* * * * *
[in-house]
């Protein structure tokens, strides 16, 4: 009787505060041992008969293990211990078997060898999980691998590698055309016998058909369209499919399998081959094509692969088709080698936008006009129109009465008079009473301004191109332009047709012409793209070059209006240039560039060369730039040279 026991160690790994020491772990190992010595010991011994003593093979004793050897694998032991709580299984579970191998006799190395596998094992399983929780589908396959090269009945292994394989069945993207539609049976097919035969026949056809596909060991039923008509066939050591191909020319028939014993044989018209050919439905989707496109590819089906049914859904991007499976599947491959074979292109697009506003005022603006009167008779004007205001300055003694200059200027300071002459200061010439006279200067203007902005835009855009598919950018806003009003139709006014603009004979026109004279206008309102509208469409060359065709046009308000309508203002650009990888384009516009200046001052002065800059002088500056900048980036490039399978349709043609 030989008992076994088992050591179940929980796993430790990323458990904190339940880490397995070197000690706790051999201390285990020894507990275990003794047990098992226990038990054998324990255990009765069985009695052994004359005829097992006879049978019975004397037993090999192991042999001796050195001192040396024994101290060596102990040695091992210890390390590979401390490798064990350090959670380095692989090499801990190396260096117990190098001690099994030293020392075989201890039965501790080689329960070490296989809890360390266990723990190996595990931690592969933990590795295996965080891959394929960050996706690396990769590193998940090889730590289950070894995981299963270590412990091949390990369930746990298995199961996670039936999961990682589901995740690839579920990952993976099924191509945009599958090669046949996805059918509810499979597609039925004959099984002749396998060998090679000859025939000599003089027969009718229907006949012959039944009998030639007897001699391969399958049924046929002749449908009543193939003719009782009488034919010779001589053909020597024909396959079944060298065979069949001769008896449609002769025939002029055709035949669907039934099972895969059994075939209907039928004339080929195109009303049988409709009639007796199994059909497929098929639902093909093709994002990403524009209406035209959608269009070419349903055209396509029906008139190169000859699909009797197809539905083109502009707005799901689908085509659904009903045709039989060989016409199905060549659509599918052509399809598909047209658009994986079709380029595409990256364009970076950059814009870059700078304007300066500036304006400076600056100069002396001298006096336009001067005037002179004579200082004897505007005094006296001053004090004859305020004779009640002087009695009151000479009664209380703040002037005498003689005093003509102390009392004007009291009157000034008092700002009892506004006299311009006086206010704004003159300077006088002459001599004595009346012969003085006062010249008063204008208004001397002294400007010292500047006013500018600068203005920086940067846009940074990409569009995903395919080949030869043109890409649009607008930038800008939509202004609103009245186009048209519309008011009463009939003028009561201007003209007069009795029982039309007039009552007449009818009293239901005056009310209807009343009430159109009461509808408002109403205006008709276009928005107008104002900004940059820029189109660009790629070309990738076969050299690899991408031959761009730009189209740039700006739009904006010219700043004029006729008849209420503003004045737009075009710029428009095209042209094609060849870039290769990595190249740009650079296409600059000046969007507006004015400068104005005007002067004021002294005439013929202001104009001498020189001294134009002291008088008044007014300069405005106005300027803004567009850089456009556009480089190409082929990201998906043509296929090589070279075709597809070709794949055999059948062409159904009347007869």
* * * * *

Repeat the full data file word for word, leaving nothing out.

[in-house]
């Protein structure tokens, strides 16, 4: 009787505060041992008969293990211990078997060898999980691998590698055309016998058909369209499919399998081959094509692969088709080698936008006009129109009465008079009473301004191109332009047709012409793209070059209006240039560039060369730039040279 026991160690790994020491772990190992010595010991011994003593093979004793050897694998032991709580299984579970191998006799190395596998094992399983929780589908396959090269009945292994394989069945993207539609049976097919035969026949056809596909060991039923008509066939050591191909020319028939014993044989018209050919439905989707496109590819089906049914859904991007499976599947491959074979292109697009506003005022603006009167008779004007205001300055003694200059200027300071002459200061010439006279200067203007902005835009855009598919950018806003009003139709006014603009004979026109004279206008309102509208469409060359065709046009308000309508203002650009990888384009516009200046001052002065800059002088500056900048980036490039399978349709043609 030989008992076994088992050591179940929980796993430790990323458990904190339940880490397995070197000690706790051999201390285990020894507990275990003794047990098992226990038990054998324990255990009765069985009695052994004359005829097992006879049978019975004397037993090999192991042999001796050195001192040396024994101290060596102990040695091992210890390390590979401390490798064990350090959670380095692989090499801990190396260096117990190098001690099994030293020392075989201890039965501790080689329960070490296989809890360390266990723990190996595990931690592969933990590795295996965080891959394929960050996706690396990769590193998940090889730590289950070894995981299963270590412990091949390990369930746990298995199961996670039936999961990682589901995740690839579920990952993976099924191509945009599958090669046949996805059918509810499979597609039925004959099984002749396998060998090679000859025939000599003089027969009718229907006949012959039944009998030639007897001699391969399958049924046929002749449908009543193939003719009782009488034919010779001589053909020597024909396959079944060298065979069949001769008896449609002769025939002029055709035949669907039934099972895969059994075939209907039928004339080929195109009303049988409709009639007796199994059909497929098929639902093909093709994002990403524009209406035209959608269009070419349903055209396509029906008139190169000859699909009797197809539905083109502009707005799901689908085509659904009903045709039989060989016409199905060549659509599918052509399809598909047209658009994986079709380029595409990256364009970076950059814009870059700078304007300066500036304006400076600056100069002396001298006096336009001067005037002179004579200082004897505007005094006296001053004090004859305020004779009640002087009695009151000479009664209380703040002037005498003689005093003509102390009392004007009291009157000034008092700002009892506004006299311009006086206010704004003159300077006088002459001599004595009346012969003085006062010249008063204008208004001397002294400007010292500047006013500018600068203005920086940067846009940074990409569009995903395919080949030869043109890409649009607008930038800008939509202004609103009245186009048209519309008011009463009939003028009561201007003209007069009795029982039309007039009552007449009818009293239901005056009310209807009343009430159109009461509808408002109403205006008709276009928005107008104002900004940059820029189109660009790629070309990738076969050299690899991408031959761009730009189209740039700006739009904006010219700043004029006729008849209420503003004045737009075009710029428009095209042209094609060849870039290769990595190249740009650079296409600059000046969007507006004015400068104005005007002067004021002294005439013929202001104009001498020189001294134009002291008088008044007014300069405005106005300027803004567009850089456009556009480089190409082929990201998906043509296929090589070279075709597809070709794949055999059948062409159904009347007869």